The Olympic Peninsula

Seattle treated us great and we really enjoyed our visit with family and friends, but after a week in the area, it was time to hit the road on the next leg of our trip. Traveling across Seattle during the morning commute was not something we were looking forward to so we opted to take the ferry to Bainbridge Island. From Bainbridge Island, we backtracked a bit while we headed north towards Port Townsend but soon new roads were in front of us.

We lucked out on our weather during our Seattle visit with warm weather and generally sunny skies and our luck continued as we headed towards the Olympic Peninsula. As we progressed along, the mountains poked through the low lying clouds near Sequim and Port Angeles. We had heard that the views from Hurricane Ridge south of Port Angeles was to die for and I questioned our decision not to make the drive there with the clouds beginning to break, but we had a full day’s schedule ahead of us and decided to push west.

The drive was beautiful but the trees, mountains, and Strait of Juan de Fuca, began to blend together until we stopped for lunch at the Dungeness, just north of Sequim.  We had to park in the RV parking which was pretty boring so we had a quick sandwich and get back on the road. Laughlin was on the phone with her mom when we left and I decided we would take the loop to the overview and when we pulled to the top, our jaws dropped at the view! We should have broke the rules and parked there instead.


Neah Bay is the town closest to the western most point in Washington and the continental U.S. so that was our destination before turning back and finding our camp spot for the evening. The highway began to resemble a neglected country road as we got closer and closer to Neah Bay with many potholes and low speed due to sharp corners. We arrived as the sun was getting low on the horizon and we crossed onto the reservation after I complained (whined) about the requirement to buy a permit to get onto the reservation. We continued west until we arrived at the trail head to the ocean view. Hiking the path was tough as the sun was low, it was fairly cloudy and the trees were blocking out most of the remaining daylight. We arrived at the end of the trail and were in awe at the view. We made it to the western most point the continental U.S!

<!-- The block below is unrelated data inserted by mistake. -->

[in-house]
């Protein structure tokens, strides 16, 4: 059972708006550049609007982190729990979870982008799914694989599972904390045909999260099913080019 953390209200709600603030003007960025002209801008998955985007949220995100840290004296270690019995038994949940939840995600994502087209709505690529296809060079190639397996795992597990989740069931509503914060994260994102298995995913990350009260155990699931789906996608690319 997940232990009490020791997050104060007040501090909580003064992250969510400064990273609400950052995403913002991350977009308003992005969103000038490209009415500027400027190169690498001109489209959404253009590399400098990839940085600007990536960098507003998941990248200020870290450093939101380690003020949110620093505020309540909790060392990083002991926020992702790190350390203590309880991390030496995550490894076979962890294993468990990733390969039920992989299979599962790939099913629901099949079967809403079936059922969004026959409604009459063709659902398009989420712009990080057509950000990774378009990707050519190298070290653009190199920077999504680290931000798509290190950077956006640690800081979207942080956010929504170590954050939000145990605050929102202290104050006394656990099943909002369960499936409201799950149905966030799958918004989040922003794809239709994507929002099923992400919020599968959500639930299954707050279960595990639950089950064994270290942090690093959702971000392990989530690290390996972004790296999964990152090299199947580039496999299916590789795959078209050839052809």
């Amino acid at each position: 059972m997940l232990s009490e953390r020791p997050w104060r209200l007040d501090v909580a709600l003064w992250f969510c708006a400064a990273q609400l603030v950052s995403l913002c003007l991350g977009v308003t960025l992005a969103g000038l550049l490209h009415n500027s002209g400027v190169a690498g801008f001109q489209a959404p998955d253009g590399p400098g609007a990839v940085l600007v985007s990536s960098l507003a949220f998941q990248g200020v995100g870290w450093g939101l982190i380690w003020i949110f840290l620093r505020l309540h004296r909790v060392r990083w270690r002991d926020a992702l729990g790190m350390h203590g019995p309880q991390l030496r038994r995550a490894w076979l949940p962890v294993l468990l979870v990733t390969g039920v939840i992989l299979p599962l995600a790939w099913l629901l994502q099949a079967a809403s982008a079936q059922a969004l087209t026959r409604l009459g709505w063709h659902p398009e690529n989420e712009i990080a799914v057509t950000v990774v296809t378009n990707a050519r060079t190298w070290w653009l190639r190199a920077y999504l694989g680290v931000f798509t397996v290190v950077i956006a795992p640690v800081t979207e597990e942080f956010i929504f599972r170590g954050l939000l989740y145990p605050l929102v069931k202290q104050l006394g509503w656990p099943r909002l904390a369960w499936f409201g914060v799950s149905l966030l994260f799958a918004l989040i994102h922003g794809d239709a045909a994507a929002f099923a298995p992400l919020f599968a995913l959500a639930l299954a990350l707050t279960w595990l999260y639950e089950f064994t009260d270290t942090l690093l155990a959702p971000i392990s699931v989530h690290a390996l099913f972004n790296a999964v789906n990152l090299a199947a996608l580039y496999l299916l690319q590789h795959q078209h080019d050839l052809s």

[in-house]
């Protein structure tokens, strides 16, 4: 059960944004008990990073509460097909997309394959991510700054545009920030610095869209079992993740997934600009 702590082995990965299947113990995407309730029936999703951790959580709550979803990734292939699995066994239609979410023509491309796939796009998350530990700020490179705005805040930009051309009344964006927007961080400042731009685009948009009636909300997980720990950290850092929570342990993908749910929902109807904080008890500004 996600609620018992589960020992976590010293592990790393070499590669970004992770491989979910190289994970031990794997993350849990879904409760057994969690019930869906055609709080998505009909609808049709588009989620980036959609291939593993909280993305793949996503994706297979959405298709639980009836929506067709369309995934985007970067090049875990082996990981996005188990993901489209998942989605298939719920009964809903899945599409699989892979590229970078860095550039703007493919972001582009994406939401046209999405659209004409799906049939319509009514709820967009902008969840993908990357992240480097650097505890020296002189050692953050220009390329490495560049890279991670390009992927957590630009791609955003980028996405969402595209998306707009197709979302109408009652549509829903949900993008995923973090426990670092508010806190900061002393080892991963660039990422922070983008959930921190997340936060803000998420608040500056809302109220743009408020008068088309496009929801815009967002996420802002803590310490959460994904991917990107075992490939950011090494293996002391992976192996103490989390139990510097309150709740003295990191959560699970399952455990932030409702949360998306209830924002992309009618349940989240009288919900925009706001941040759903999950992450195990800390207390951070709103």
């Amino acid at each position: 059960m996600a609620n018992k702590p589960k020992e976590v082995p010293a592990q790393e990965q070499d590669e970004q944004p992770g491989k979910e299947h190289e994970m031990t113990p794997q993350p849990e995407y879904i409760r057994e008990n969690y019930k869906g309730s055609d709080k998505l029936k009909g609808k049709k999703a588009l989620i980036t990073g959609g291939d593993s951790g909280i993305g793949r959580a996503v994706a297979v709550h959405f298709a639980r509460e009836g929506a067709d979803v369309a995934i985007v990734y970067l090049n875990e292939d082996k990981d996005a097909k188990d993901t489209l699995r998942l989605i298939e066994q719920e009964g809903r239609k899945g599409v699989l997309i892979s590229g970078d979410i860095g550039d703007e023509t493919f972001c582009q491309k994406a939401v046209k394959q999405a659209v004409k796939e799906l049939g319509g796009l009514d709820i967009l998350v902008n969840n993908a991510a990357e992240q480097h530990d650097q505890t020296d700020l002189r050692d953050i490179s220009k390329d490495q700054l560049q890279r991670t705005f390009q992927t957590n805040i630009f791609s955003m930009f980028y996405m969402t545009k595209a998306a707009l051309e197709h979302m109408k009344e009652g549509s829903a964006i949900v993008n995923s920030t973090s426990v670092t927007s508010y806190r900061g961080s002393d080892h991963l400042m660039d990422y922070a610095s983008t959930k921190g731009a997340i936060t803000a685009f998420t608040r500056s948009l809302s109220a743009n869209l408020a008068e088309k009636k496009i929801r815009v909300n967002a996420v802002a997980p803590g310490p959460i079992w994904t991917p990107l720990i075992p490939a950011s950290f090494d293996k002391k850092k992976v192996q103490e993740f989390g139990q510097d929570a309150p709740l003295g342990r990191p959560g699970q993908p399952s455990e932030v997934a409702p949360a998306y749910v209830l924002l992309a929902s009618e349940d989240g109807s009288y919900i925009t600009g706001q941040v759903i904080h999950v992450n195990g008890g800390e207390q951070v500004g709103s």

Leaving Neah Bay in the dark, we dialed up our camp spot near Forks, WA. Neither of us had ever watched the Twilight movies, but the dark forest, dense fog and cloudy skies left no doubt that this is where it was filmed. The first camp spot was taken by an 80’s Ford van with “bullfighter” written on the side. We headed up the grade in the fog until we found a suitable spot and popped up the camper for the evening.

The next day we were sad that our time in Washington was to come to an end, but we were excited that we would tackle a new state when we arrived in Oregon! We didn’t stop as much along the way as we had a lot of miles ahead of us, but we did stop and see the largest western red cedar tree in the world! Well that’s pretty neat!




We pulled into Astoria, Oregon after crossing the large bridge over the Columbia River. Laughlin was glad that this would finally be the last time we would see the Columbia as I rambled on and on as was mentioned our previous post. It quickly became dark and we searched for a camp spot. We headed south on Highway 101 and headed towards our camp spot for that evening. It became apparent that it would be difficult to find our spot for the evening as it was Friday night, dark, and the sign said a rock slide had blocked the road and only four spots remained. A few minutes later, we discovered that all of the spots were taken but we were tired and decided to take our chances by parking just off the road. The road was gravel and it looked to be an OK spot, but we quickly discovered it was more like a highway after hearing tons of traffic starting at 3 am. I woke up at 6:15 to make some coffee and we closed up the camper and pointed the truck towards Portland for our next stop.




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